A great plant for those people who must have their foliage fix. Despite their large foliage, cannas will do quite well in a medium water-use area with well amended soil.There are dwarf varieties and others that will reach 7 feet. Leaves shred easily by hail, but will recover after several weeks. Cannas sprout from thick rhizomes. Although subtropical, cannas easily winter over in the Texas Panhandle and spread to form a thick root mass.
Grown in the South for decades, most people think of crape myrtle as a native American plant; it is however native to China and Japan. Small tree or large shrub that is cold hardy to Zone 7. I’ve grown the same crape myrtles for over 20 years, but they’re planted close (too close!) to my bricked house on both the northeast and northwest corners. They’ve been stem hardy, not just root hardy, and have grown up to about 10-12’. In most cases, crape myrtle will not grow into tree form in the Panhandle, but there are mature, tree size crape myrtles in Amarillo.
Two southern native hibiscus suitable for the medium to high water-use garden. Large green leaves are superseeded by very large and showy flowers. H. moscheutos is cold hardy and has some of the largest flowers, up to a foot across in red, rose and white, usually with a red eye. H. coccineus blooms scarlet 3 inch flowers -- not cold hardy but worth trying as a specimen container plant.
Centranthus ruber is a versatile plant, able to be used almost anywhere in the landscape except full shade. Long blooming except during the heat of the summer. Deadhead after the spring bloom for better appearances. Reseeds some, but not a problem. Quite drought tolerant, it will still do nicely in medium and high water use areas, except for wet, soggy clay. It appreciates good drainage and moderate amending but will do well in poor soil. Centranthus ruber 'Alba' is a pleasant white blooming variety. Readily available at local nurseries.
Sweet pea is another wonderful old fashioned, fragrant annual climber. That is, the original L. odoratus was fragrant; many varieties today have had the fragrance bred out of them to achieve more and bigger blooms and different colors. Sweet pea is versatile and will grow in a variety of water zones and soil types. I have seen it growing alone for 2 years at an abandoned home, alongside lantana. Some gardeners just toss out the seeds in fall or spring and wait to be surprised.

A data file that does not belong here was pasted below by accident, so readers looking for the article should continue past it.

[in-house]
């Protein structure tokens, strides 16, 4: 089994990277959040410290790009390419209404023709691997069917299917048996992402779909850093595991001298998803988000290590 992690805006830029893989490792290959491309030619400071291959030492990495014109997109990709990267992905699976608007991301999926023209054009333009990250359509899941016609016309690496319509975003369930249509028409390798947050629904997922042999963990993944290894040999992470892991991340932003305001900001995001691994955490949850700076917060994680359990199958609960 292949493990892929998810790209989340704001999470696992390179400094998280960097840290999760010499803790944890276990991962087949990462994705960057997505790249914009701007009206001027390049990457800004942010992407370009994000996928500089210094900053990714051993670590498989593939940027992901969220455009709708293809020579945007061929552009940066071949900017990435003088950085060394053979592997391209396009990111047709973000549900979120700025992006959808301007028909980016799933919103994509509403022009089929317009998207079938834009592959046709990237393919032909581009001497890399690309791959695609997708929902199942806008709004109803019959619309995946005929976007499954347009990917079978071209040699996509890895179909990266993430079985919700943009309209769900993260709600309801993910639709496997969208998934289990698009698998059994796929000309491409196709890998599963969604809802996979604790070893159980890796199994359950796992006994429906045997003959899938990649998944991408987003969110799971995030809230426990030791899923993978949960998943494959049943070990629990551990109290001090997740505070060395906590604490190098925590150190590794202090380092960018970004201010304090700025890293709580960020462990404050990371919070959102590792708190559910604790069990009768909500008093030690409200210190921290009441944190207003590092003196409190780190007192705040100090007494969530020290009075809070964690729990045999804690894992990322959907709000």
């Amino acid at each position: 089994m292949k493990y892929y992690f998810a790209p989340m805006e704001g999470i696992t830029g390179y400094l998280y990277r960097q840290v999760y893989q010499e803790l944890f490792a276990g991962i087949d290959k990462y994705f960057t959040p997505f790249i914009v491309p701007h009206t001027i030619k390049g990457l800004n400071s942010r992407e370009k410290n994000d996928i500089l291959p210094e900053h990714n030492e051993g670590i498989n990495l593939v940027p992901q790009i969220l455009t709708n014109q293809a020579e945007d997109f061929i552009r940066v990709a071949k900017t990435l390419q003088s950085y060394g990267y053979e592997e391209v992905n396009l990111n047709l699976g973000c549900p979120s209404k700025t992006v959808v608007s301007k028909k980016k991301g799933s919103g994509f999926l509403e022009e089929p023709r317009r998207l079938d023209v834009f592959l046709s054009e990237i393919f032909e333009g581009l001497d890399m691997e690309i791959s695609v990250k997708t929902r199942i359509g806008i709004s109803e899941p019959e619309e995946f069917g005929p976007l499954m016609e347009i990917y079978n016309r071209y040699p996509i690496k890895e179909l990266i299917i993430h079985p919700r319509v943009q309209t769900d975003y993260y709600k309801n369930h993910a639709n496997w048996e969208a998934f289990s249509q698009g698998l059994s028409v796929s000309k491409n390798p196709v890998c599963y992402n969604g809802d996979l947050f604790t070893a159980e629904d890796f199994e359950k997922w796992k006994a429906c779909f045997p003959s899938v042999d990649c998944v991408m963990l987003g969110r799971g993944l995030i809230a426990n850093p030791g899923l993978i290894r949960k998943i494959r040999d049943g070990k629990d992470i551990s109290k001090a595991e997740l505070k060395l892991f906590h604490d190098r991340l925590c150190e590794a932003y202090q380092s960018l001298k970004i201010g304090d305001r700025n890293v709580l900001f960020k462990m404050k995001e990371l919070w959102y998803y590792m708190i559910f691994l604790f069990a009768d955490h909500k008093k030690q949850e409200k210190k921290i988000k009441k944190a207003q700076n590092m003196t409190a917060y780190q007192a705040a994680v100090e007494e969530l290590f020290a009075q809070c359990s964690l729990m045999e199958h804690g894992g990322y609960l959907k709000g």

Cypress vine is a native annual tropical vine of the Americas, but has naturalized in Florida and the Gulf Coast areas; said to be cold hardy to Zone 6. Fine lacy or thread-like leaves twine as it grows, putting on scarlet red flowers in summer. In addition to being a climber, it can be used as a groundcover.
Elephand ears are plants grown from corms (called bulbs, but not true bulbs), with large leaves on upright stems. Colocasia leaves point downward (Alocasia leaves point upward). Colocasia gigantum and C. esculenta are two species most often used. These plants are grown primarily for their foliage and prominant veining, rather than flowers. The flowers are typical aroid type with a white to yellow or light green spathe, and may not even flower in shorter growing seasons.
The most remarkable quality of Red Dragon Persicaria is its burgundy red patterned leaves and red stems, a plant grown much more for its foliage than flowers. (The flower stalk in the upper right is of Acanthus spinosus.) Not a native (native to China) it will come back if nipped by a late frost and will suffer sunburn in afternoon sun. Red Dragon may take 3 years before flowering, however, that is not a drawback.
Yellow honeysuckle is a much better choice, along with Loncera sempervivens, than the traditional and invasive Japanese honeysuckle usually sold. Fragrant and yellow blooming, a good climber and groundcover. Average garden soils with low and medium water-use. Can be low water-use once established.
The old fashioned larkspur is a drought tolerant reseeding annual, previously associated with delphiniums (now in the Ranunculaceae family). I’ve grown it in my alley, in the xeristrip, and its crept into my medium water-use zone. Deadheading keeps millions of tiny seeds from overcoming your garden next year, and also keeps the blooms coming. Larkspur can flower for six weeks. Again, deadheading is important to prevent a massive infestation throughout your landscape.
Remarkable old Bourbon rose dating to 1868. Remarkable for fragrance and bright cerise pink flowers, and best of all, thornless canes -- it's people friendly! Not strictly a climber, but a mannerly climber.
Zephirin Drouhin is planted in a low water-use location.
Another American native vine, evergreen in more southern climates than ours, but cold hardy here. Fragrant and attractive coral flowers in spring and early summer. Attracts birds, butterflies and hummingbirds. Pleasant glossy green leaves. Not invasive. Medium water-use.
Delicate fern like foliage for your shaded woodland areas. Will grow in a low water-use zone, however, the foliage will disappear in summer. Delicate tubular, yellow. White and blue varieties have been available locally. An excellent choice for underplanting trees, especially for a medium water-use zone. Will reseed.